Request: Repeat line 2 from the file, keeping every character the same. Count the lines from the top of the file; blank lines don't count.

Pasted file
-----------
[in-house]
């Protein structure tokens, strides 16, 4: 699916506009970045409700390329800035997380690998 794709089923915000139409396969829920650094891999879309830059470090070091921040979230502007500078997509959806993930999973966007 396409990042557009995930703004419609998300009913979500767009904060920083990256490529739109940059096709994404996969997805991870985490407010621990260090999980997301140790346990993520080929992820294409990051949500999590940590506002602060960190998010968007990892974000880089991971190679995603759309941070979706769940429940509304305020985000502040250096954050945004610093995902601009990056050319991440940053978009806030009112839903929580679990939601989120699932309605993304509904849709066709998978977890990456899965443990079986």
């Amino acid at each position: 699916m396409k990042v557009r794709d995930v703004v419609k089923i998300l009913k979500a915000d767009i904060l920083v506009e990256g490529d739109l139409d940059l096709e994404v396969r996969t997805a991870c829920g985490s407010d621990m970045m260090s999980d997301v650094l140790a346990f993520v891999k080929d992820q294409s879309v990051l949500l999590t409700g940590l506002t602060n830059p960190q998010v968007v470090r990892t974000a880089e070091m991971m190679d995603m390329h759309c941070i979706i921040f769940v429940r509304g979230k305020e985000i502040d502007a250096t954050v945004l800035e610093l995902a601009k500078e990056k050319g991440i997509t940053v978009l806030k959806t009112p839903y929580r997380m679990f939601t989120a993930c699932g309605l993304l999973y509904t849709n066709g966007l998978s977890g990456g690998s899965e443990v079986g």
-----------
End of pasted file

């Protein structure tokens, strides 16, 4: 699916506009970045409700390329800035997380690998 794709089923915000139409396969829920650094891999879309830059470090070091921040979230502007500078997509959806993930999973966007 396409990042557009995930703004419609998300009913979500767009904060920083990256490529739109940059096709994404996969997805991870985490407010621990260090999980997301140790346990993520080929992820294409990051949500999590940590506002602060960190998010968007990892974000880089991971190679995603759309941070979706769940429940509304305020985000502040250096954050945004610093995902601009990056050319991440940053978009806030009112839903929580679990939601989120699932309605993304509904849709066709998978977890990456899965443990079986």